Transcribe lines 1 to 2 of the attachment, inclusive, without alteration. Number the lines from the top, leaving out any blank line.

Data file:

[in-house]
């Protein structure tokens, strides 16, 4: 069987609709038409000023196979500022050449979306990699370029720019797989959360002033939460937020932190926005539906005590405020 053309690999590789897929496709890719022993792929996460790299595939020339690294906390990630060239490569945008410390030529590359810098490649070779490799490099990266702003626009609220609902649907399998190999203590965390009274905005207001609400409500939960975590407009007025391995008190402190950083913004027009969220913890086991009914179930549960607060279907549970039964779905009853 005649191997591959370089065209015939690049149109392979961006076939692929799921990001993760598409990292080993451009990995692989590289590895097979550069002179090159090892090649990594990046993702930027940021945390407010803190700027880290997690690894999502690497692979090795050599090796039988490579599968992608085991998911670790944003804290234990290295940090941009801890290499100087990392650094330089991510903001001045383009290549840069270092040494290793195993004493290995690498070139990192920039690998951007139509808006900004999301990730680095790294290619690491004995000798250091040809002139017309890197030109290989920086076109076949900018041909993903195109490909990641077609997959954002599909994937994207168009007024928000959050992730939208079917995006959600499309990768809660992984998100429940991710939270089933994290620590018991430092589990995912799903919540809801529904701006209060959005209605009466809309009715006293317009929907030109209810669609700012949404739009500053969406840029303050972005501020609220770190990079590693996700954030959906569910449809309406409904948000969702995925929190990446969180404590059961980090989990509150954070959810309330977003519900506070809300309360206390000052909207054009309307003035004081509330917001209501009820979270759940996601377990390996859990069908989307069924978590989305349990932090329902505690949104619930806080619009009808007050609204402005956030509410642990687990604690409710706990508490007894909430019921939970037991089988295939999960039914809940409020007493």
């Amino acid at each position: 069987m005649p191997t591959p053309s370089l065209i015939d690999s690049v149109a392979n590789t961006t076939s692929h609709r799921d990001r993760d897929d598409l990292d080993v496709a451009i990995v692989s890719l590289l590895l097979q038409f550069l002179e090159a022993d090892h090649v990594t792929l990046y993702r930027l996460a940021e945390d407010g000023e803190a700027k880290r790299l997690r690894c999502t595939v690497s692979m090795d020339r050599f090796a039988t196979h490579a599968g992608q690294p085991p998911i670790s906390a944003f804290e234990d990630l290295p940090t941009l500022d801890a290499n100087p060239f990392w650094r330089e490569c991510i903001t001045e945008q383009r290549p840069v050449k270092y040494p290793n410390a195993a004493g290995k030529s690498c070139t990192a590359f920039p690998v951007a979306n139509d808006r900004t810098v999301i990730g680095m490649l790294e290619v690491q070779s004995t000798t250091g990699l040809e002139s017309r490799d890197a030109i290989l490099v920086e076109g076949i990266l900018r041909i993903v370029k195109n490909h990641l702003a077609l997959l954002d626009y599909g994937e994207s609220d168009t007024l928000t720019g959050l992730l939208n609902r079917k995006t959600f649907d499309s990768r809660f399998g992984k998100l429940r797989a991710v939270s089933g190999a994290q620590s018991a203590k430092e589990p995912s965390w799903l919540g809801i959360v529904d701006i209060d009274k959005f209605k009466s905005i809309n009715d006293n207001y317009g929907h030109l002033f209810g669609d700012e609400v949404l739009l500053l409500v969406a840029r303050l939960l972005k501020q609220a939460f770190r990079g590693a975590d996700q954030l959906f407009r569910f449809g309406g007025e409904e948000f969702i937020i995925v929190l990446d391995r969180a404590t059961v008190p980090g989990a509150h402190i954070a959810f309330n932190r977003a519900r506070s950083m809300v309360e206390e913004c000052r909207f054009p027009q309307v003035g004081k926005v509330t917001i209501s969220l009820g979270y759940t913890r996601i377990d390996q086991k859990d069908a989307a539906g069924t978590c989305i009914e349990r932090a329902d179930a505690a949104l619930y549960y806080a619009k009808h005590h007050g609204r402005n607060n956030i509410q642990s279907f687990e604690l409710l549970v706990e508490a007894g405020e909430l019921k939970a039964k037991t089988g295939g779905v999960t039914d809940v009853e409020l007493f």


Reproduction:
[in-house]
């Protein structure tokens, strides 16, 4: 069987609709038409000023196979500022050449979306990699370029720019797989959360002033939460937020932190926005539906005590405020 053309690999590789897929496709890719022993792929996460790299595939020339690294906390990630060239490569945008410390030529590359810098490649070779490799490099990266702003626009609220609902649907399998190999203590965390009274905005207001609400409500939960975590407009007025391995008190402190950083913004027009969220913890086991009914179930549960607060279907549970039964779905009853 005649191997591959370089065209015939690049149109392979961006076939692929799921990001993760598409990292080993451009990995692989590289590895097979550069002179090159090892090649990594990046993702930027940021945390407010803190700027880290997690690894999502690497692979090795050599090796039988490579599968992608085991998911670790944003804290234990290295940090941009801890290499100087990392650094330089991510903001001045383009290549840069270092040494290793195993004493290995690498070139990192920039690998951007139509808006900004999301990730680095790294290619690491004995000798250091040809002139017309890197030109290989920086076109076949900018041909993903195109490909990641077609997959954002599909994937994207168009007024928000959050992730939208079917995006959600499309990768809660992984998100429940991710939270089933994290620590018991430092589990995912799903919540809801529904701006209060959005209605009466809309009715006293317009929907030109209810669609700012949404739009500053969406840029303050972005501020609220770190990079590693996700954030959906569910449809309406409904948000969702995925929190990446969180404590059961980090989990509150954070959810309330977003519900506070809300309360206390000052909207054009309307003035004081509330917001209501009820979270759940996601377990390996859990069908989307069924978590989305349990932090329902505690949104619930806080619009009808007050609204402005956030509410642990687990604690409710706990508490007894909430019921939970037991089988295939999960039914809940409020007493």